But just in case here are 3 scenarios that could answer that question…..as published in Politico….

Scenario 1: Remote atmospheric test

Least provocative would be Putin’s resumption of above-ground nuclear testing — by detonating a low-yield nuclear warhead high above Novaya Zemlya, the old Soviet test site in the Arctic, for example. While both the actual damage on the ground and radioactive fallout would be negligible, the psychological effect could be enormous: It would be the first nuclear explosion by a superpower since nuclear testing ended in 1992, and the first bomb detonated in the atmosphere by either the U.S. or Russia after such tests were outlawed by treaty in 1963. It would also be a potent reminder that Putin has tactical nuclear weapons in abundance — about 2,000 by last count — and is prepared to use them.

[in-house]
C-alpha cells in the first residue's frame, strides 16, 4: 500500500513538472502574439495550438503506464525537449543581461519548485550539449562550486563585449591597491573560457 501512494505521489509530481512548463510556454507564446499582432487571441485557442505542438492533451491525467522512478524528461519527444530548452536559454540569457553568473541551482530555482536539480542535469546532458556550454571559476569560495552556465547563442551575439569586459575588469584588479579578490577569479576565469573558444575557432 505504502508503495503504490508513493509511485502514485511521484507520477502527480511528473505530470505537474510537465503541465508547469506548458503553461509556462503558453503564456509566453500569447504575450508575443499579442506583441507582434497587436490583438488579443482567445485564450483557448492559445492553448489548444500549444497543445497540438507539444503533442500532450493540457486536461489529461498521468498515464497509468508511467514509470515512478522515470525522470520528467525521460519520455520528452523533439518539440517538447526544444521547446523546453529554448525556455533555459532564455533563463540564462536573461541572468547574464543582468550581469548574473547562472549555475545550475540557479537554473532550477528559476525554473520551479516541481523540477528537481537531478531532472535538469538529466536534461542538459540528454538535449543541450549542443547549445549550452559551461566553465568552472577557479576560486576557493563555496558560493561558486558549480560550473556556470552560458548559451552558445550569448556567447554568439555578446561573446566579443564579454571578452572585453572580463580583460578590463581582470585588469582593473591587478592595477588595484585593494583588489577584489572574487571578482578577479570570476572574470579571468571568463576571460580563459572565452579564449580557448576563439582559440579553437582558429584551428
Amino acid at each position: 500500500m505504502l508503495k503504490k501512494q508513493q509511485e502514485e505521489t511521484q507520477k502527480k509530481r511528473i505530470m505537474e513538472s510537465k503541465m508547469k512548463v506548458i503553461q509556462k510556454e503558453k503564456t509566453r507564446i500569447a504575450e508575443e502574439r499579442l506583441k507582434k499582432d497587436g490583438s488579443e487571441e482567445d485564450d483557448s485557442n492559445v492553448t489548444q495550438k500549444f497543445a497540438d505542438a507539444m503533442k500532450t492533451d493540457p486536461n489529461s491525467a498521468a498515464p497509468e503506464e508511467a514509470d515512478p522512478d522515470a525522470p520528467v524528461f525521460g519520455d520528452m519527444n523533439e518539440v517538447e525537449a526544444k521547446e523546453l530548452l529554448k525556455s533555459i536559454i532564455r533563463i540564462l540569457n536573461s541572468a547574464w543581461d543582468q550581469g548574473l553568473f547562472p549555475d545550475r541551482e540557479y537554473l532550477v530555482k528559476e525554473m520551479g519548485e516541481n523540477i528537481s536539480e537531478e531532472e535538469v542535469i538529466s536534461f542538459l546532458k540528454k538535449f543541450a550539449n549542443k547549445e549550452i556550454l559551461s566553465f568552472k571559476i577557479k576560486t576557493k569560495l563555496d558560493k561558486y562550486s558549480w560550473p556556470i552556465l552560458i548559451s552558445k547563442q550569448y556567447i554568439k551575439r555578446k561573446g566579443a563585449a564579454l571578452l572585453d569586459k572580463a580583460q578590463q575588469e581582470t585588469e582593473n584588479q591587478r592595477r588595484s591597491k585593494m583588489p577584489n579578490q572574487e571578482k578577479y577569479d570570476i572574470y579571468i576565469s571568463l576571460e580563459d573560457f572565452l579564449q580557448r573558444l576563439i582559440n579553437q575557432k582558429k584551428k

Scenario 2: Atmospheric detonation above Ukraine

A more provocative demonstration would be an ultra-high-altitude explosion of a more powerful weapon over Ukraine itself. In a 1962 test, the U.S. detonated a 1.4-megaton H-bomb in the mid-Pacific, 250 miles above the Earth. The resulting electromagnetic pulse unexpectedly knocked out streetlights and disrupted telephone service in Hawaii, 900 miles distant. A similarly powerful explosion above Kyiv would not only be visually spectacular but would likely plunge the capital into prolonged darkness and silence by shorting out computers, cellphones and other electronics. EMP effects might also extend into NATO member countries. But the extent of damage from the pulse is unpredictable, and Russian communications could also be affected.